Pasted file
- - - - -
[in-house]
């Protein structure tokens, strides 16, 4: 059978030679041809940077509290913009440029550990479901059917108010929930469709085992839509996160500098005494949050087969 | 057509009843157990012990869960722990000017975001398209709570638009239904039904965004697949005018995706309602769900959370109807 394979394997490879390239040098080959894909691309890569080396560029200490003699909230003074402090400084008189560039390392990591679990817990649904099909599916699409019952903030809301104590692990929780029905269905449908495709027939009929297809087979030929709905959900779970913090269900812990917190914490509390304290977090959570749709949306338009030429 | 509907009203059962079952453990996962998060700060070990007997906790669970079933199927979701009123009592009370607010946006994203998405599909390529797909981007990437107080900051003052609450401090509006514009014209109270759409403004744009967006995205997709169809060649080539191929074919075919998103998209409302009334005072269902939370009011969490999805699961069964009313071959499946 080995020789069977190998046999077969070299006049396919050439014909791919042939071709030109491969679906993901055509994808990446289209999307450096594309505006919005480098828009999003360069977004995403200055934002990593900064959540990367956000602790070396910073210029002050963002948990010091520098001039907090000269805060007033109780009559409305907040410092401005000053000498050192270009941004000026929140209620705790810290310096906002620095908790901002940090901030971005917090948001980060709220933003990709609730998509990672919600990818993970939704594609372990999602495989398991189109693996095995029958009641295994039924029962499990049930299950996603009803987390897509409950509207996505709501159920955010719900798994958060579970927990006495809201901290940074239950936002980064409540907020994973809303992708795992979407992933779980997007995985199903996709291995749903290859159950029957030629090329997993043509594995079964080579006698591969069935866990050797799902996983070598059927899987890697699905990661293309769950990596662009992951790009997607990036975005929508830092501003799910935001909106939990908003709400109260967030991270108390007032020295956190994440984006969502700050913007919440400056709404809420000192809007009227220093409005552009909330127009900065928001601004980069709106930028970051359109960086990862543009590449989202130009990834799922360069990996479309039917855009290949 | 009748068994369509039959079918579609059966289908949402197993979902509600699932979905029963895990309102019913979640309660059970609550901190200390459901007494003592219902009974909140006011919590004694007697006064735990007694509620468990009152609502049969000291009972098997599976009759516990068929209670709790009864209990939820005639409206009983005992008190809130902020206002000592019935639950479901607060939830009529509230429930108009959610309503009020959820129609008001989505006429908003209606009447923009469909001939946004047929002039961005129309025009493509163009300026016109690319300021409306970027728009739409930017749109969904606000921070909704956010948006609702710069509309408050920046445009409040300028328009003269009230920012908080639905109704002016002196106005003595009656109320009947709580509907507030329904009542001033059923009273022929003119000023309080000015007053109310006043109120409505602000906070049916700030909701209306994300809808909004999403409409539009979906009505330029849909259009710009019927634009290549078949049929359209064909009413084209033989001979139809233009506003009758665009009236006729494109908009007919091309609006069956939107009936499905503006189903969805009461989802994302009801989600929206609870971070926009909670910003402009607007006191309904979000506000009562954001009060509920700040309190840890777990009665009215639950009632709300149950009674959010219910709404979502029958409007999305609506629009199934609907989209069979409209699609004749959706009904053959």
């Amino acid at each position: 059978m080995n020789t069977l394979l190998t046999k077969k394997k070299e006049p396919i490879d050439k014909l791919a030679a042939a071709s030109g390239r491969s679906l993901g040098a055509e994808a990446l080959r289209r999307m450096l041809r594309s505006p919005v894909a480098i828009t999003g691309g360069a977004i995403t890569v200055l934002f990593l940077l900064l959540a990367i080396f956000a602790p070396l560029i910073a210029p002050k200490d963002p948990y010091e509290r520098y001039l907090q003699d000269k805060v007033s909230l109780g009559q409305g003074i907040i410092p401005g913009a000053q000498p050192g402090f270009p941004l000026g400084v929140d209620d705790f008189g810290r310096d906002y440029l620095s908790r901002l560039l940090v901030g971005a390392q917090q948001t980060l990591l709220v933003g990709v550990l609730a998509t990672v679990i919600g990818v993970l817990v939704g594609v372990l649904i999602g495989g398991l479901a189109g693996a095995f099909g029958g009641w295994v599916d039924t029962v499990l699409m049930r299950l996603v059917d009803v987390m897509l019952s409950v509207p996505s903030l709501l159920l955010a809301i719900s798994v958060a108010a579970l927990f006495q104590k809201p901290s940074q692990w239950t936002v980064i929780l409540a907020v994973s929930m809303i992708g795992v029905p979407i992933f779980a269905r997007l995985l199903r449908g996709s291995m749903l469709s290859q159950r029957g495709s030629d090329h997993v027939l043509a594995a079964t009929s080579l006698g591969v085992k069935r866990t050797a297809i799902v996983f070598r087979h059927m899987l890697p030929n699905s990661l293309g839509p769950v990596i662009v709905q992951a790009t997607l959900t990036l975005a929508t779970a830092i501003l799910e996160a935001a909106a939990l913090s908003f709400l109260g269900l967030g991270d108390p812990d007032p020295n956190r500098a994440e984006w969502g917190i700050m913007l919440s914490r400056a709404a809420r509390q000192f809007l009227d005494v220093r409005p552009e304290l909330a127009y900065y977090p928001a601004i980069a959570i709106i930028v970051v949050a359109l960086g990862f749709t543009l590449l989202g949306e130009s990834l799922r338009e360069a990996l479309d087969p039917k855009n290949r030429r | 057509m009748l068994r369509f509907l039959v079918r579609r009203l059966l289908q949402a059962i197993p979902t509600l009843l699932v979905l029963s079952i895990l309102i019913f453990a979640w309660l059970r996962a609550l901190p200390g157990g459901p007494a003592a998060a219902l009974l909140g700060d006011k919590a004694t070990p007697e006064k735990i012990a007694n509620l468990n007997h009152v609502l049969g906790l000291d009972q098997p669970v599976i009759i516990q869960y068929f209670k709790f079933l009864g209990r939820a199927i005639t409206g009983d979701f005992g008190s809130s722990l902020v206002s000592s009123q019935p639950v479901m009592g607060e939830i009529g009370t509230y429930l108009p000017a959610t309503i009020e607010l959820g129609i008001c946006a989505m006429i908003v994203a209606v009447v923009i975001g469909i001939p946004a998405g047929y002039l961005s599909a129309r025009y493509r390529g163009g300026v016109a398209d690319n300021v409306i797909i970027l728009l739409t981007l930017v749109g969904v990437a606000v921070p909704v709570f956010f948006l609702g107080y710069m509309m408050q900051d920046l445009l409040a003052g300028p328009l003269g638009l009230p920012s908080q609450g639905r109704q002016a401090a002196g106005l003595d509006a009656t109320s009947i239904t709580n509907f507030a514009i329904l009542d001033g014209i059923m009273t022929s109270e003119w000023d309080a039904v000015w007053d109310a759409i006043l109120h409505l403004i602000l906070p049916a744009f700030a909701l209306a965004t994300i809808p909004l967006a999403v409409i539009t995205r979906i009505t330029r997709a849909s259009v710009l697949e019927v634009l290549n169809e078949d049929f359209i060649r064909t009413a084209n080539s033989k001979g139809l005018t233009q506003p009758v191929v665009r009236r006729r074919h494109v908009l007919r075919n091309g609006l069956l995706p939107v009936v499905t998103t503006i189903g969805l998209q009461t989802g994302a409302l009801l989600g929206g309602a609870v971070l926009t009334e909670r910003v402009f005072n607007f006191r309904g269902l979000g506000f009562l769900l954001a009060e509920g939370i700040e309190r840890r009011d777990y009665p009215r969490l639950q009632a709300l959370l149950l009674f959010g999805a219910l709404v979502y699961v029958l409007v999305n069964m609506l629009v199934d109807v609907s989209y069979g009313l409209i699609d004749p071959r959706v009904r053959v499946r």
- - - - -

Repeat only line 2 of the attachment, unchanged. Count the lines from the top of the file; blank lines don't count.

């Protein structure tokens, strides 16, 4: 059978030679041809940077509290913009440029550990479901059917108010929930469709085992839509996160500098005494949050087969 | 057509009843157990012990869960722990000017975001398209709570638009239904039904965004697949005018995706309602769900959370109807 394979394997490879390239040098080959894909691309890569080396560029200490003699909230003074402090400084008189560039390392990591679990817990649904099909599916699409019952903030809301104590692990929780029905269905449908495709027939009929297809087979030929709905959900779970913090269900812990917190914490509390304290977090959570749709949306338009030429 | 509907009203059962079952453990996962998060700060070990007997906790669970079933199927979701009123009592009370607010946006994203998405599909390529797909981007990437107080900051003052609450401090509006514009014209109270759409403004744009967006995205997709169809060649080539191929074919075919998103998209409302009334005072269902939370009011969490999805699961069964009313071959499946 080995020789069977190998046999077969070299006049396919050439014909791919042939071709030109491969679906993901055509994808990446289209999307450096594309505006919005480098828009999003360069977004995403200055934002990593900064959540990367956000602790070396910073210029002050963002948990010091520098001039907090000269805060007033109780009559409305907040410092401005000053000498050192270009941004000026929140209620705790810290310096906002620095908790901002940090901030971005917090948001980060709220933003990709609730998509990672919600990818993970939704594609372990999602495989398991189109693996095995029958009641295994039924029962499990049930299950996603009803987390897509409950509207996505709501159920955010719900798994958060579970927990006495809201901290940074239950936002980064409540907020994973809303992708795992979407992933779980997007995985199903996709291995749903290859159950029957030629090329997993043509594995079964080579006698591969069935866990050797799902996983070598059927899987890697699905990661293309769950990596662009992951790009997607990036975005929508830092501003799910935001909106939990908003709400109260967030991270108390007032020295956190994440984006969502700050913007919440400056709404809420000192809007009227220093409005552009909330127009900065928001601004980069709106930028970051359109960086990862543009590449989202130009990834799922360069990996479309039917855009290949 | 009748068994369509039959079918579609059966289908949402197993979902509600699932979905029963895990309102019913979640309660059970609550901190200390459901007494003592219902009974909140006011919590004694007697006064735990007694509620468990009152609502049969000291009972098997599976009759516990068929209670709790009864209990939820005639409206009983005992008190809130902020206002000592019935639950479901607060939830009529509230429930108009959610309503009020959820129609008001989505006429908003209606009447923009469909001939946004047929002039961005129309025009493509163009300026016109690319300021409306970027728009739409930017749109969904606000921070909704956010948006609702710069509309408050920046445009409040300028328009003269009230920012908080639905109704002016002196106005003595009656109320009947709580509907507030329904009542001033059923009273022929003119000023309080000015007053109310006043109120409505602000906070049916700030909701209306994300809808909004999403409409539009979906009505330029849909259009710009019927634009290549078949049929359209064909009413084209033989001979139809233009506003009758665009009236006729494109908009007919091309609006069956939107009936499905503006189903969805009461989802994302009801989600929206609870971070926009909670910003402009607007006191309904979000506000009562954001009060509920700040309190840890777990009665009215639950009632709300149950009674959010219910709404979502029958409007999305609506629009199934609907989209069979409209699609004749959706009904053959």